Jun 12, 2017, 06:00 ET
NEW YORK, June 12, 2017 /PRNewswire-USNewswire/ -- Whites make up the great majority of the 5.5 million people in the United States with Alzheimer's disease. However, combining evidence from available studies shows that African-Americans are about two times more likely than white Americans to have Alzheimer's and other dementias, and their numbers are growing every year.
Although the rate of Alzheimer's disease and other dementias in African-Americans is significantly higher than in whites, they are less likely than whites to have a diagnosis of the condition. Medicare data from 2013 show they were only 36 percent more likely to have a diagnosis. And, according to the 2006 Health and Retirement Study (HRS), African-Americans with cognitive impairment are less likely than whites to say that a doctor has told them they have a "memory-related disease."
"When they are diagnosed, African-Americans are typically in the later stages of the disease, when they are more cognitively and physically impaired and need more expensive hospital, physician, and home health care services," stated Dr. Anafidelia Tavares, Director of Programs for the Alzheimer's Association – NYC Chapter.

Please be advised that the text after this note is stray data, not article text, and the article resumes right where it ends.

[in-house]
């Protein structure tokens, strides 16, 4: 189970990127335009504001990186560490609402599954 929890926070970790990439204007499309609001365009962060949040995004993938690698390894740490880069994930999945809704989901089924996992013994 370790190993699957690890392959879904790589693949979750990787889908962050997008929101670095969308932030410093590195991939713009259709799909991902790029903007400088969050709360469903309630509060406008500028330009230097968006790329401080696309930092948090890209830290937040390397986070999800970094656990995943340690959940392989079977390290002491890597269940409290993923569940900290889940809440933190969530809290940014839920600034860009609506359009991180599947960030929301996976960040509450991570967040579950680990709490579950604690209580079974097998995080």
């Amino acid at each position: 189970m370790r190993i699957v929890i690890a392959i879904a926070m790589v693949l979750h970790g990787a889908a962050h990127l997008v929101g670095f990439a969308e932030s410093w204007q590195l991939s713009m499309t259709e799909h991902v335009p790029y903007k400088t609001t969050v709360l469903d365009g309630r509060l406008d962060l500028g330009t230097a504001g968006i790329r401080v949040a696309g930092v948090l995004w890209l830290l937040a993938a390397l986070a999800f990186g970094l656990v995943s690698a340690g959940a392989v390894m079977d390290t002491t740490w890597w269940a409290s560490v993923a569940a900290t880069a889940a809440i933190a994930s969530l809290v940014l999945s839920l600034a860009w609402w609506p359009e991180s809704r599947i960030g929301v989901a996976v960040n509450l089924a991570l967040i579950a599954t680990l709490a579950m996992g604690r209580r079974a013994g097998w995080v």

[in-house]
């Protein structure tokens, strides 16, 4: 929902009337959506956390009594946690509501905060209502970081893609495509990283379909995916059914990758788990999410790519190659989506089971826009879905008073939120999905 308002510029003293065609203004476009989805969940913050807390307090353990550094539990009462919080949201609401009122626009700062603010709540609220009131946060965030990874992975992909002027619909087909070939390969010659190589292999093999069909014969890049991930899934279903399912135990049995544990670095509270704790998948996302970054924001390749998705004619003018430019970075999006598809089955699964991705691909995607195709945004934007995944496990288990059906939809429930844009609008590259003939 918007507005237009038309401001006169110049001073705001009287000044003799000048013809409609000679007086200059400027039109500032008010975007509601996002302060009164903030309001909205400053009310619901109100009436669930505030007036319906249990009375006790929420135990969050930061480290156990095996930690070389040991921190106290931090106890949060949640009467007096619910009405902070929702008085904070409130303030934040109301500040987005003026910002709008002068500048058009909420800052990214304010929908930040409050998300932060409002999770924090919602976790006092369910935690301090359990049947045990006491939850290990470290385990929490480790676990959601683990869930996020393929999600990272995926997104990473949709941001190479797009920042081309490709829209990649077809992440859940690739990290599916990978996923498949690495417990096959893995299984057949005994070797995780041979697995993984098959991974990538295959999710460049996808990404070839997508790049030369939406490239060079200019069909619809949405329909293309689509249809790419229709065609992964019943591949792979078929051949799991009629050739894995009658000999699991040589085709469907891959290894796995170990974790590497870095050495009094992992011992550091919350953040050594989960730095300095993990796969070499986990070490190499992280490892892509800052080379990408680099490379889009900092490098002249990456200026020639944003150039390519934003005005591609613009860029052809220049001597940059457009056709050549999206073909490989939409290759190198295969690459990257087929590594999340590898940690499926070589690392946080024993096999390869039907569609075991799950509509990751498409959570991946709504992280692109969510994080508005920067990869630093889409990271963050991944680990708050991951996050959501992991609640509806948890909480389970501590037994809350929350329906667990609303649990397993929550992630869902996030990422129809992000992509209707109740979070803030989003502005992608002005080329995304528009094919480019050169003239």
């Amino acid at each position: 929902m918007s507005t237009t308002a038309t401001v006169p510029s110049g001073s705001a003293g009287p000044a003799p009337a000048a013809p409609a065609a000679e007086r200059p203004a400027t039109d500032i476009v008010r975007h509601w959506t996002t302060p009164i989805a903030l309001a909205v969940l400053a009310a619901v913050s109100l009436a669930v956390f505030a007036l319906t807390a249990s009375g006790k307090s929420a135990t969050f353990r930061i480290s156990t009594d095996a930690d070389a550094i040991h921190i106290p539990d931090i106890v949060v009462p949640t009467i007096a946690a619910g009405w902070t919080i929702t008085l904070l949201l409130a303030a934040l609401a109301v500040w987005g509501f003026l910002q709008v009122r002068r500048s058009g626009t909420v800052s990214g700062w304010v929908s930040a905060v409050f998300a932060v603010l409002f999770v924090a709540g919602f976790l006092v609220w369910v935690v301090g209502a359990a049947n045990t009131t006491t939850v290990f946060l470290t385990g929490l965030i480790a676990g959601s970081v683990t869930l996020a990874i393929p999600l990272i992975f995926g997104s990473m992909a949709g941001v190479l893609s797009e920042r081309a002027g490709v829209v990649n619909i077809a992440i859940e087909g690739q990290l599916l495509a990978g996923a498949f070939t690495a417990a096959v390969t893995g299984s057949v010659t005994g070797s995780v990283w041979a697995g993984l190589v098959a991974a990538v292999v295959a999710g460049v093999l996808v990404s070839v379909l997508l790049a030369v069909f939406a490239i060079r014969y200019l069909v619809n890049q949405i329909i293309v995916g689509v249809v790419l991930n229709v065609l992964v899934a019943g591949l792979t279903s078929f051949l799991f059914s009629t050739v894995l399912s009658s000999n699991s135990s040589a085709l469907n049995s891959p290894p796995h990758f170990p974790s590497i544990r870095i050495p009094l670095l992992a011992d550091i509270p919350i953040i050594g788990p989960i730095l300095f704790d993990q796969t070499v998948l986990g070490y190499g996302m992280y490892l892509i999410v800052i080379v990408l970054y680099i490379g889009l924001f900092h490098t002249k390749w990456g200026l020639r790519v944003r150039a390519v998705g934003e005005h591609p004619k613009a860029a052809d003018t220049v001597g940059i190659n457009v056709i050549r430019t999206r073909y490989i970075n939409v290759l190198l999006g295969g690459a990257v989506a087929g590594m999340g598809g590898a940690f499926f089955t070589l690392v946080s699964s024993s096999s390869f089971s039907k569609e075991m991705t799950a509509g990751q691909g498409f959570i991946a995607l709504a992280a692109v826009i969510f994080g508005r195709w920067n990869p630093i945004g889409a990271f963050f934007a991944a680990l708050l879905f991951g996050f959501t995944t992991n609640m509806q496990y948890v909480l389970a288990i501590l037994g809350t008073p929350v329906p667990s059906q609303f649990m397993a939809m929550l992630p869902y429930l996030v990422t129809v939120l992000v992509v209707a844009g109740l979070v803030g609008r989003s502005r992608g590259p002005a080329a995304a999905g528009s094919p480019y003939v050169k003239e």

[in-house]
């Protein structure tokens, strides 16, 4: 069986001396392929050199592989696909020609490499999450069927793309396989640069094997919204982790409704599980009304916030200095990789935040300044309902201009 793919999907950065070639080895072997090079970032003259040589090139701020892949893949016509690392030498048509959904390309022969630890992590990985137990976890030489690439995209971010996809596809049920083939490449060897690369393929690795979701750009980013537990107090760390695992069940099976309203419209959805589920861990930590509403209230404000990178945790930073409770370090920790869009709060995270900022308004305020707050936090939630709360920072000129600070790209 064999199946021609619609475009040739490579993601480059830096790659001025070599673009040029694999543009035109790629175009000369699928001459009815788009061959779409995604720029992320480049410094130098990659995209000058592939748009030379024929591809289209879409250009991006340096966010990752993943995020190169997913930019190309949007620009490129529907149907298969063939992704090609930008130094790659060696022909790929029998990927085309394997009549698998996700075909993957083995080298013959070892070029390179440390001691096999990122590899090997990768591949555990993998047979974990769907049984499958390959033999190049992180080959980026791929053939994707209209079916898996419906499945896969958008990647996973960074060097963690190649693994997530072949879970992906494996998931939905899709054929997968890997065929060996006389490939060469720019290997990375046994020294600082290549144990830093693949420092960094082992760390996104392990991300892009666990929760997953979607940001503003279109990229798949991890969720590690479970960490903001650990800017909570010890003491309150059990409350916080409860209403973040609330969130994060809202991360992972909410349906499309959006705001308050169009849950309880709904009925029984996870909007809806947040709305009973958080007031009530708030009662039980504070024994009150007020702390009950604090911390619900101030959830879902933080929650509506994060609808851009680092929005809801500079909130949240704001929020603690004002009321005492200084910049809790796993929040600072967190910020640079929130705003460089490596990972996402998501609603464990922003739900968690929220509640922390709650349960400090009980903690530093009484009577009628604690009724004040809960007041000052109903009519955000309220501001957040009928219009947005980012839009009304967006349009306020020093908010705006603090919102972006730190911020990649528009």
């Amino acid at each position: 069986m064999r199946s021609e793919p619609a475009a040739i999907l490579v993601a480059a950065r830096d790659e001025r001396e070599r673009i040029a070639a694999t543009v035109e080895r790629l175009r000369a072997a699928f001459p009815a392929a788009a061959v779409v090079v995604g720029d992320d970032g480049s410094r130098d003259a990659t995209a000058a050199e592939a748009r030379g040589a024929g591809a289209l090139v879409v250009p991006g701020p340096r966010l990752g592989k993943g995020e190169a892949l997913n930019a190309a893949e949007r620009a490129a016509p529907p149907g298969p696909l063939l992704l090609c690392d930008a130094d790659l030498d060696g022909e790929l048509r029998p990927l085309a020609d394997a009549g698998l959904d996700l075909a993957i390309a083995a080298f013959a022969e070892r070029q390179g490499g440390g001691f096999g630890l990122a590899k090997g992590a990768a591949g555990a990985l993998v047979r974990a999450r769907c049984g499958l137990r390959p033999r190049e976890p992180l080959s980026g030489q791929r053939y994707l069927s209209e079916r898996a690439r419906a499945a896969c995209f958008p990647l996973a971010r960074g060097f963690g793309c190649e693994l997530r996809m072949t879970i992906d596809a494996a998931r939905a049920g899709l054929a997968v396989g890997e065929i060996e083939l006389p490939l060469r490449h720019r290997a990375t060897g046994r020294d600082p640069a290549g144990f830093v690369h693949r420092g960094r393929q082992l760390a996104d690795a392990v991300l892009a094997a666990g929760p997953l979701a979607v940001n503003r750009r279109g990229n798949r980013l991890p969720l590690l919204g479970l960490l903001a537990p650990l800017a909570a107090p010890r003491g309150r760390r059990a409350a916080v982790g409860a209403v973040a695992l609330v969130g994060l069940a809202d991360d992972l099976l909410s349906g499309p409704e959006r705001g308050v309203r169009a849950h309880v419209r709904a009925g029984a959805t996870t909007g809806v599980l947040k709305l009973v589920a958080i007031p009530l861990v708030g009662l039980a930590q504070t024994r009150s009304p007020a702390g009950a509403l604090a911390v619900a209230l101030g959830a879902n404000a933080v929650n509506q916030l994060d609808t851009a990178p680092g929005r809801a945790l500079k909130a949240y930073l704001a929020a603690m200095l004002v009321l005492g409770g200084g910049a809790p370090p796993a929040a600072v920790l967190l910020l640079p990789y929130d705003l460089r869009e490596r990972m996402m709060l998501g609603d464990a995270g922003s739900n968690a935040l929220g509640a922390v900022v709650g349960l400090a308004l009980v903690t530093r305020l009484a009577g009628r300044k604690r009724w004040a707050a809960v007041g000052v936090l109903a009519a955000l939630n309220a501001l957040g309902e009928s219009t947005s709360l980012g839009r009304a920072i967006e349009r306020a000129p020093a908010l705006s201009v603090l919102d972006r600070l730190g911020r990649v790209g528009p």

Early diagnosis is critically important, so all those affected by the disease–including family caregivers–have time to develop a care plan for the future and can take advantage of free care and support programs, clinical trials, and information about healthy aging.
While genetic factors do not appear to account for the greater prevalence of – or the greater risk for developing – Alzheimer's, high blood pressure and diabetes are suspected risk factors for Alzheimer's and other dementias among all population groups. High blood pressure and diabetes are more prevalent in the African- American community, making these conditions, among others, contributing factors to the greater prevalence of Alzheimer's and dementia in this population. Better management of these conditions – especially if treatment were begun in people who have these conditions in midlife – may help reduce Alzheimer's and dementia risk among African-Americans.
To meet the urgent need for Alzheimer's education and support programs in the communities of color in New York City, the Alzheimer's Association offers neighborhood programs throughout NYC, as well as online courses on the Training and Education Center at www.alz.org/nyc. These courses share information about healthy aging, how to "Know the 10 Signs® - Early Detection Matters", and opportunities to participate in clinical trials through a free program called TrialMatch®.
The Alzheimer's Association-NYC Chapter also offers free care consultations, both in person and confidentially online, with trained, bilingual social workers who can be reached 24/7 at the Helpline 800.272.3900.
SOURCE Alzheimer’s Association - NYC Chapter
Share this article